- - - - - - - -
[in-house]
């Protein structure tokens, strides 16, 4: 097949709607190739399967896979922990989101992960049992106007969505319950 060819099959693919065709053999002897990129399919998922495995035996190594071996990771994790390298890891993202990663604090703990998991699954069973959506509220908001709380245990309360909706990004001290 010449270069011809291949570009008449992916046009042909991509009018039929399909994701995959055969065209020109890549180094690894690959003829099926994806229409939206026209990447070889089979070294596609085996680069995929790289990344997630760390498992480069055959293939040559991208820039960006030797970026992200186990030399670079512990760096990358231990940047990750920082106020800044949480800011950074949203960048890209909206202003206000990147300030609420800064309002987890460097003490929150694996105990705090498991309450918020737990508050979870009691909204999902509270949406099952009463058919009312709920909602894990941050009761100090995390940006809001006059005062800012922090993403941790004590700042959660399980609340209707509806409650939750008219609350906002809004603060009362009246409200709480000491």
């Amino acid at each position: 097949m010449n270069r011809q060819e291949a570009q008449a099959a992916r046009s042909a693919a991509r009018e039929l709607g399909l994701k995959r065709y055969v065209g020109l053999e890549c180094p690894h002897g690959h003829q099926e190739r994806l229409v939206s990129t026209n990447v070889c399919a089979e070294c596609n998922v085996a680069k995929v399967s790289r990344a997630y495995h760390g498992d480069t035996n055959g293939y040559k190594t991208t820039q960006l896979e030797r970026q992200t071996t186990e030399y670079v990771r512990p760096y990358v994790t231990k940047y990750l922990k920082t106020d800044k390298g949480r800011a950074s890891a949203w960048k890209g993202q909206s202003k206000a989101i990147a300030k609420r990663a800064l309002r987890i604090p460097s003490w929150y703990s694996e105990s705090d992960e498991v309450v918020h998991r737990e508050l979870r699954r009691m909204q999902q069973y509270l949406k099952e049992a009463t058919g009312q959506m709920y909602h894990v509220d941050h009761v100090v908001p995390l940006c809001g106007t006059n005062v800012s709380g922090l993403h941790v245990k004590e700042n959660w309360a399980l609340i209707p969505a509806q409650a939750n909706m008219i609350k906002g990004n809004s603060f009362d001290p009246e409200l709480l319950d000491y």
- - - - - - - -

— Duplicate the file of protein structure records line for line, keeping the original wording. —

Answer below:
[in-house]
């Protein structure tokens, strides 16, 4: 097949709607190739399967896979922990989101992960049992106007969505319950 060819099959693919065709053999002897990129399919998922495995035996190594071996990771994790390298890891993202990663604090703990998991699954069973959506509220908001709380245990309360909706990004001290 010449270069011809291949570009008449992916046009042909991509009018039929399909994701995959055969065209020109890549180094690894690959003829099926994806229409939206026209990447070889089979070294596609085996680069995929790289990344997630760390498992480069055959293939040559991208820039960006030797970026992200186990030399670079512990760096990358231990940047990750920082106020800044949480800011950074949203960048890209909206202003206000990147300030609420800064309002987890460097003490929150694996105990705090498991309450918020737990508050979870009691909204999902509270949406099952009463058919009312709920909602894990941050009761100090995390940006809001006059005062800012922090993403941790004590700042959660399980609340209707509806409650939750008219609350906002809004603060009362009246409200709480000491």
């Amino acid at each position: 097949m010449n270069r011809q060819e291949a570009q008449a099959a992916r046009s042909a693919a991509r009018e039929l709607g399909l994701k995959r065709y055969v065209g020109l053999e890549c180094p690894h002897g690959h003829q099926e190739r994806l229409v939206s990129t026209n990447v070889c399919a089979e070294c596609n998922v085996a680069k995929v399967s790289r990344a997630y495995h760390g498992d480069t035996n055959g293939y040559k190594t991208t820039q960006l896979e030797r970026q992200t071996t186990e030399y670079v990771r512990p760096y990358v994790t231990k940047y990750l922990k920082t106020d800044k390298g949480r800011a950074s890891a949203w960048k890209g993202q909206s202003k206000a989101i990147a300030k609420r990663a800064l309002r987890i604090p460097s003490w929150y703990s694996e105990s705090d992960e498991v309450v918020h998991r737990e508050l979870r699954r009691m909204q999902q069973y509270l949406k099952e049992a009463t058919g009312q959506m709920y909602h894990v509220d941050h009761v100090v908001p995390l940006c809001g106007t006059n005062v800012s709380g922090l993403h941790v245990k004590e700042n959660w309360a399980l609340i209707p969505a509806q409650a939750n909706m008219i609350k906002g990004n809004s603060f009362d001290p009246e409200l709480l319950d000491y």